Fraternities and Sororities: How They Work

By — John Wiley & Sons, Inc.
Updated on May 1, 2014

There are advantages and disadvantages to being in a fraternity or sorority. The decision is an intensely personal one, and one that depends your personality, your goals, and the particular college you are attending (and its social construct).

Whatever your thoughts on the subject, there are a few universal truths to get out of the way right off the bat.

Some Background

First, fraternity (and sorority) life is no longer characterized by the excess for which it was known in the 1960s, 1970s, and 1980s. Influenced by a flurry of lawsuits and by the passage, clarification, and intensification of state laws governing these organizations, nearly every college and university in America has cracked down on its fraternity and sorority system and the pervasive environment of underage binge drinking and abusive hazing activities that used to characterize them (as culturally memorialized in fabled films like Animal House). So the world of fraternities and sororities today is just as often characterized by disputes with school administrations and national headquarters, threats of being thrown off campus and having their charters revoked, and conflicts with campus or town police as it is for wild revelry.

Second, the selection process for gaining membership to a fraternity or sorority is often hasty, brief, and arbitrary. You may well make terrific friendships and bond closely with your frat brothers or sorority sisters, but that is more the product of participating in the overall experience than it is the selection process itself. People are selected for membership in fraternities and sororities for a host of different reasons—and whether you get a bid from every house you rushed or from none, you should not view it as any objective measure of your self-worth. The rush process simply does not lend itself to a careful evaluation of a person's attributes.

Finally, most fraternities and sororities are, first and foremost, social networks organized to bring like-minded people together for the purpose of partying and meeting each other. Any commitment to community service and the like, though usually present and certainly admirable, will always be a secondary motive of most such organizations. If your primary purpose for rushing a fraternity or sorority is to make a commitment to community service, you are probably better off joining one of myriad campus organizations devoted solely to community service. If your motivation for rushing is a combination of wanting to meet new people, develop a network of friends on campus, have a turnkey social life, have a lot of fun, and do some occasional community service work - then you're fine going the Greek route.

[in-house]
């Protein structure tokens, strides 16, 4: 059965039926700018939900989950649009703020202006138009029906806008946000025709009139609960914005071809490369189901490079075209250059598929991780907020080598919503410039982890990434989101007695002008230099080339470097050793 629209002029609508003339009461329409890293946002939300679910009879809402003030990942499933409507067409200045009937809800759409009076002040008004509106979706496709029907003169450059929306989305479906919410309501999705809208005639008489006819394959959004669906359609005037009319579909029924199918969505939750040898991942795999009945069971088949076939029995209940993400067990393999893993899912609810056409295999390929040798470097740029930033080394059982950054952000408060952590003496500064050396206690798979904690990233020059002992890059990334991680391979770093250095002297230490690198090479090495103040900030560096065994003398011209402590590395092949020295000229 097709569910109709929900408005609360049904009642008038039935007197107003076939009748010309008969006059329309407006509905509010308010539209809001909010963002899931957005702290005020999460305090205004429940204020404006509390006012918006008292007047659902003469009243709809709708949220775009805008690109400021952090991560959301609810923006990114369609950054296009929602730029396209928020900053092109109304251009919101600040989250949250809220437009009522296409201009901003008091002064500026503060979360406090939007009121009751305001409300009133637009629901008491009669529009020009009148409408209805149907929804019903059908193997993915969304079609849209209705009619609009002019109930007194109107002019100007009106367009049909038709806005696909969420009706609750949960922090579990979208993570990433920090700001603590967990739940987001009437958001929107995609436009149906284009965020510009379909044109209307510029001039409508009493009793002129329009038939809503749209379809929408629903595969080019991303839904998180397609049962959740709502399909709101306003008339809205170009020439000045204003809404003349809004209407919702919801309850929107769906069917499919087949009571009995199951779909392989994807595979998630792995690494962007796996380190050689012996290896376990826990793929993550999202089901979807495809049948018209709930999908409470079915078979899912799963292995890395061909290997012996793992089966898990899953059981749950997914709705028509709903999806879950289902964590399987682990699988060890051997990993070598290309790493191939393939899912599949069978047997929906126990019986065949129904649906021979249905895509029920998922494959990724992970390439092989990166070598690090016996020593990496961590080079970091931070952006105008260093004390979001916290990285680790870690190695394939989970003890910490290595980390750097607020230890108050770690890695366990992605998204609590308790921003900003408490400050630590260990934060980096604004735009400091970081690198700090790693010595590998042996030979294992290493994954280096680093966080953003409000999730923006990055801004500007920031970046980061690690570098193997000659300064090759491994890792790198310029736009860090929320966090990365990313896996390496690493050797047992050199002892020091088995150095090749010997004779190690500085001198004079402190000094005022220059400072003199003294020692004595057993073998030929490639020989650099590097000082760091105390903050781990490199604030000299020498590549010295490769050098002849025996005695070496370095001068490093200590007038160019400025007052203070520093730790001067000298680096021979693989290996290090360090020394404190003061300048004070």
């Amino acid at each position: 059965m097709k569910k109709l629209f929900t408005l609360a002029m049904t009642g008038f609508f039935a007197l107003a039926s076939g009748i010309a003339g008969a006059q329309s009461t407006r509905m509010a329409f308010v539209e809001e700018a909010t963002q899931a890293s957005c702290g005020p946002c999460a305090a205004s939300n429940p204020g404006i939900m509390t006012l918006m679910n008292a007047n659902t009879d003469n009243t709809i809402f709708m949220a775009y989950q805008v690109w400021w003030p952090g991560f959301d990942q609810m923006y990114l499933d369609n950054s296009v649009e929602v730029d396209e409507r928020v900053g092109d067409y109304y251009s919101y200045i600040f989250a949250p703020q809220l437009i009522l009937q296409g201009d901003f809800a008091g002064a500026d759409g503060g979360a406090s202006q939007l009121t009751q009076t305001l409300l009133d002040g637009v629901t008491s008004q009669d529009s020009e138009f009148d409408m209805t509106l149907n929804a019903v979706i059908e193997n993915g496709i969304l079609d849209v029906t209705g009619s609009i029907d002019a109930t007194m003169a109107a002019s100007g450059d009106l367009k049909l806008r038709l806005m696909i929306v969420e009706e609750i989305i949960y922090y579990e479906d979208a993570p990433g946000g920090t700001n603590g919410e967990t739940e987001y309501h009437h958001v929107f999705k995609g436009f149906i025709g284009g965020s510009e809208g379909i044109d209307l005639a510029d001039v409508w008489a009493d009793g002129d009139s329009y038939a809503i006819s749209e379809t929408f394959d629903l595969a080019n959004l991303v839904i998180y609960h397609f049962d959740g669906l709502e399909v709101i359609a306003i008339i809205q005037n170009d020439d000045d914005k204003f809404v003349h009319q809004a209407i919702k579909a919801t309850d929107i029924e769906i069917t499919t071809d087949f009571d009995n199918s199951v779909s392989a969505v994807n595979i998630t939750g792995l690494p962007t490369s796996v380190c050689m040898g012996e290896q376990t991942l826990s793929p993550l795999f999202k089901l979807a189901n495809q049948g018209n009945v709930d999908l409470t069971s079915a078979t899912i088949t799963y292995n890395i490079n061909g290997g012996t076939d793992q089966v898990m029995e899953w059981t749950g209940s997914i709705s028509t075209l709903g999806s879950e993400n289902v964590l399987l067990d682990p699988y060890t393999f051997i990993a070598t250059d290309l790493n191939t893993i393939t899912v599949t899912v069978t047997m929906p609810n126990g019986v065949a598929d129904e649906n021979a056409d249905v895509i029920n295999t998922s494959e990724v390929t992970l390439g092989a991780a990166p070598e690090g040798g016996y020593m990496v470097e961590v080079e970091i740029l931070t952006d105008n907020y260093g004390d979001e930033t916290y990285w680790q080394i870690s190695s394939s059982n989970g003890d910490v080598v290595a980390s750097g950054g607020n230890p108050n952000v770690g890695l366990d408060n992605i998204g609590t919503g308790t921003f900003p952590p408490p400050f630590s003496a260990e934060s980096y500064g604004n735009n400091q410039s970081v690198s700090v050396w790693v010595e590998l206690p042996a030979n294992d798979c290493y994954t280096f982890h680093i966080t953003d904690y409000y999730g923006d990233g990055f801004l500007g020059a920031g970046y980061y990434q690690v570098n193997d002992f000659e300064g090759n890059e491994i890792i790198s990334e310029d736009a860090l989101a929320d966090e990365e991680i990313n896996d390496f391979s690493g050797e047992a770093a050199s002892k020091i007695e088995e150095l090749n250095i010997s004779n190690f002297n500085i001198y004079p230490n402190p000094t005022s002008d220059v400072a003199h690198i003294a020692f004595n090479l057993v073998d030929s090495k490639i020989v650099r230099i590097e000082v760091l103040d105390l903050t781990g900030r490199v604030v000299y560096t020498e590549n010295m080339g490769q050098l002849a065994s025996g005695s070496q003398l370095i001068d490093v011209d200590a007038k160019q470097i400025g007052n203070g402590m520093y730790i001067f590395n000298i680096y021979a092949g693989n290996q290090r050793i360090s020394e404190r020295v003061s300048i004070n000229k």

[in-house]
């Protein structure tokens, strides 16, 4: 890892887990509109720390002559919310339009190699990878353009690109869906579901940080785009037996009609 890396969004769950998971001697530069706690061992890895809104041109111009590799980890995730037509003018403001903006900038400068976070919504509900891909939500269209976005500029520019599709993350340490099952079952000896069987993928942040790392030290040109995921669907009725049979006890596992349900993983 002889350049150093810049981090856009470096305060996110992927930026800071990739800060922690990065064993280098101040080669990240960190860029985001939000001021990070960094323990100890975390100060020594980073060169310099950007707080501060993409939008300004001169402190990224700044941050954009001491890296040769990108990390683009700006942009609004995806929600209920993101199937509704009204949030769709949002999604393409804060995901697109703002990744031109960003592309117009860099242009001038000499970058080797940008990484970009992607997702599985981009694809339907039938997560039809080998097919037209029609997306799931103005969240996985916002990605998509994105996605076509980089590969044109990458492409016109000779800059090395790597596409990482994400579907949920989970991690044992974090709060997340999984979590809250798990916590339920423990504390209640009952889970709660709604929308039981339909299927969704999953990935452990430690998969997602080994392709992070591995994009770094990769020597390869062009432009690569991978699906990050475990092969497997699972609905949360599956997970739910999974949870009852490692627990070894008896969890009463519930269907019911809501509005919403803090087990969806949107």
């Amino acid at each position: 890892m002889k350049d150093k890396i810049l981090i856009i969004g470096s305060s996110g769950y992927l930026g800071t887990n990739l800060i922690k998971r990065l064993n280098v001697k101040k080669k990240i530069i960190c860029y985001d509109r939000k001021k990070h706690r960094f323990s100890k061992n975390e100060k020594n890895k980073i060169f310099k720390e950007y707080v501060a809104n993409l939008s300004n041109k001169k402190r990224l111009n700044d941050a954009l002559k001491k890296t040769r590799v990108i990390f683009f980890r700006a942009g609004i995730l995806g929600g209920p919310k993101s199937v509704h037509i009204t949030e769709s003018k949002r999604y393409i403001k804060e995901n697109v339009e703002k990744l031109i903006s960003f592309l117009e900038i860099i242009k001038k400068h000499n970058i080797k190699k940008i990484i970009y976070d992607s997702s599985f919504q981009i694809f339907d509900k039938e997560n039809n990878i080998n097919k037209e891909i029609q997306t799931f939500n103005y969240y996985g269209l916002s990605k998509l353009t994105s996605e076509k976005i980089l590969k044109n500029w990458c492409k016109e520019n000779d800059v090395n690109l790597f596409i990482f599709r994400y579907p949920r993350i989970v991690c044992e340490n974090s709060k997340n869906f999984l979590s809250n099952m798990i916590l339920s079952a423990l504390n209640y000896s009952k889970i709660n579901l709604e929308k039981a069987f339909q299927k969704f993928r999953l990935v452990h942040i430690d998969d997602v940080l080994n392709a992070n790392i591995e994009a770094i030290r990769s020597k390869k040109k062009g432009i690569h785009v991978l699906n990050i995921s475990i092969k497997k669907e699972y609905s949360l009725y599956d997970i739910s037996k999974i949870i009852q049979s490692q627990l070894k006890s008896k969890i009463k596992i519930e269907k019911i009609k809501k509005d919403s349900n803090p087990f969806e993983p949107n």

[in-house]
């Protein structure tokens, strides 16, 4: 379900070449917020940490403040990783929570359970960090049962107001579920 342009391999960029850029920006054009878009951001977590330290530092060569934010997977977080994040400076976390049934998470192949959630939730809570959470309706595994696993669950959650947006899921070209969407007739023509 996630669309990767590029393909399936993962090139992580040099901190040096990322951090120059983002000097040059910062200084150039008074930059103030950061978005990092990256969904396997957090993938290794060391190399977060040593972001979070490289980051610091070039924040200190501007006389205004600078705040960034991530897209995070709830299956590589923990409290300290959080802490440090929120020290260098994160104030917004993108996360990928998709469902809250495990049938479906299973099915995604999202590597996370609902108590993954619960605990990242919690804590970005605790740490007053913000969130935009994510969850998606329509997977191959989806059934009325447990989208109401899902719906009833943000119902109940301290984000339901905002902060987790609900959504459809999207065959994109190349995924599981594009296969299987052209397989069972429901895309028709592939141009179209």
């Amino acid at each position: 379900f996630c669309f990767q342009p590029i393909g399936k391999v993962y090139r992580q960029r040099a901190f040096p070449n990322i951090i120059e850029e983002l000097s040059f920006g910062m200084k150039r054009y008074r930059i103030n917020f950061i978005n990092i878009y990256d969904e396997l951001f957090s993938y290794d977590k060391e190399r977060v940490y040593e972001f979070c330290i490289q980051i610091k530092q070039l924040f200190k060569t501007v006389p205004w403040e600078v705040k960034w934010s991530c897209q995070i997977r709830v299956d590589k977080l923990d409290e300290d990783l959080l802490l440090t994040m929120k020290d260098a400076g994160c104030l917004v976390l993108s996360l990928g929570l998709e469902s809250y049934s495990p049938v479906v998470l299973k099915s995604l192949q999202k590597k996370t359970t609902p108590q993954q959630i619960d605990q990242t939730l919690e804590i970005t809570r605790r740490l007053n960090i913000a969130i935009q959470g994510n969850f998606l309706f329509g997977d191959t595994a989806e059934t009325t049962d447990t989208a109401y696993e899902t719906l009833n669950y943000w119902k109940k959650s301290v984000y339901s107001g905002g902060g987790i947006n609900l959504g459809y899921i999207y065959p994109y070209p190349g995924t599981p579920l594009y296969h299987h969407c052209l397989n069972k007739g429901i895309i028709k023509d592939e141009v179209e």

How It Works

The fraternity and sorority "admissions" process (for lack of a better term) comprises three stages: rush period, pledge period, and bid period. During the rush period, the various fraternity and sorority houses throw parties to which everyone is invited to attend and to meet the members of those houses. "Rush," as it is known, used to happen first thing in the freshman fall, but an ever increasing number of colleges and universities are pushing rush off to second semester or even limiting the fraternity and sorority rush to sophomores and up in an effort to better police the process.

Rush is also notably different for fraternities and sororities.

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